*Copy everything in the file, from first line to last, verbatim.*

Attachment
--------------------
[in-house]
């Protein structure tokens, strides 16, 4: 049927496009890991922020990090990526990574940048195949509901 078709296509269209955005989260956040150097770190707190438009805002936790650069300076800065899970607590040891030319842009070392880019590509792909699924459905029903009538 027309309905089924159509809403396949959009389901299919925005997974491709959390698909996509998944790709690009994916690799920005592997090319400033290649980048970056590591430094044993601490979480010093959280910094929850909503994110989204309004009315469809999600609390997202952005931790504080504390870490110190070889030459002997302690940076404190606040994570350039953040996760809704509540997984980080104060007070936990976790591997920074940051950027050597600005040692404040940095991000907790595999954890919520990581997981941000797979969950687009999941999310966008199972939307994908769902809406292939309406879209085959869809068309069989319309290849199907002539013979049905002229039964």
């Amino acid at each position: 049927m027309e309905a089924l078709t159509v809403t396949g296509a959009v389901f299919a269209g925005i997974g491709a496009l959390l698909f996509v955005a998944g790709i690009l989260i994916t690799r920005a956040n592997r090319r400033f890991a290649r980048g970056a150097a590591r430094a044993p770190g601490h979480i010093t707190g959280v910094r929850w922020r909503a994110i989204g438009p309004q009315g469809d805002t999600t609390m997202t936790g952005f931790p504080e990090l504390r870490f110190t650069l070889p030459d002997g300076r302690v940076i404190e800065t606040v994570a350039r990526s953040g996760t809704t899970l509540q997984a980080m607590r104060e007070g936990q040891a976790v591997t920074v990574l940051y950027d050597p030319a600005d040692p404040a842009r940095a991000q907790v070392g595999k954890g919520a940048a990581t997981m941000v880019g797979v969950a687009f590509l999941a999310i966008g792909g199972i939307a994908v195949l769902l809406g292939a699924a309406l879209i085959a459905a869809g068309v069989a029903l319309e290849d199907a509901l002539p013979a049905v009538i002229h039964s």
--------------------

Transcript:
[in-house]
């Protein structure tokens, strides 16, 4: 049927496009890991922020990090990526990574940048195949509901 078709296509269209955005989260956040150097770190707190438009805002936790650069300076800065899970607590040891030319842009070392880019590509792909699924459905029903009538 027309309905089924159509809403396949959009389901299919925005997974491709959390698909996509998944790709690009994916690799920005592997090319400033290649980048970056590591430094044993601490979480010093959280910094929850909503994110989204309004009315469809999600609390997202952005931790504080504390870490110190070889030459002997302690940076404190606040994570350039953040996760809704509540997984980080104060007070936990976790591997920074940051950027050597600005040692404040940095991000907790595999954890919520990581997981941000797979969950687009999941999310966008199972939307994908769902809406292939309406879209085959869809068309069989319309290849199907002539013979049905002229039964």
């Amino acid at each position: 049927m027309e309905a089924l078709t159509v809403t396949g296509a959009v389901f299919a269209g925005i997974g491709a496009l959390l698909f996509v955005a998944g790709i690009l989260i994916t690799r920005a956040n592997r090319r400033f890991a290649r980048g970056a150097a590591r430094a044993p770190g601490h979480i010093t707190g959280v910094r929850w922020r909503a994110i989204g438009p309004q009315g469809d805002t999600t609390m997202t936790g952005f931790p504080e990090l504390r870490f110190t650069l070889p030459d002997g300076r302690v940076i404190e800065t606040v994570a350039r990526s953040g996760t809704t899970l509540q997984a980080m607590r104060e007070g936990q040891a976790v591997t920074v990574l940051y950027d050597p030319a600005d040692p404040a842009r940095a991000q907790v070392g595999k954890g919520a940048a990581t997981m941000v880019g797979v969950a687009f590509l999941a999310i966008g792909g199972i939307a994908v195949l769902l809406g292939a699924a309406l879209i085959a459905a869809g068309v069989a029903l319309e290849d199907a509901l002539p013979a049905v009538i002229h039964s």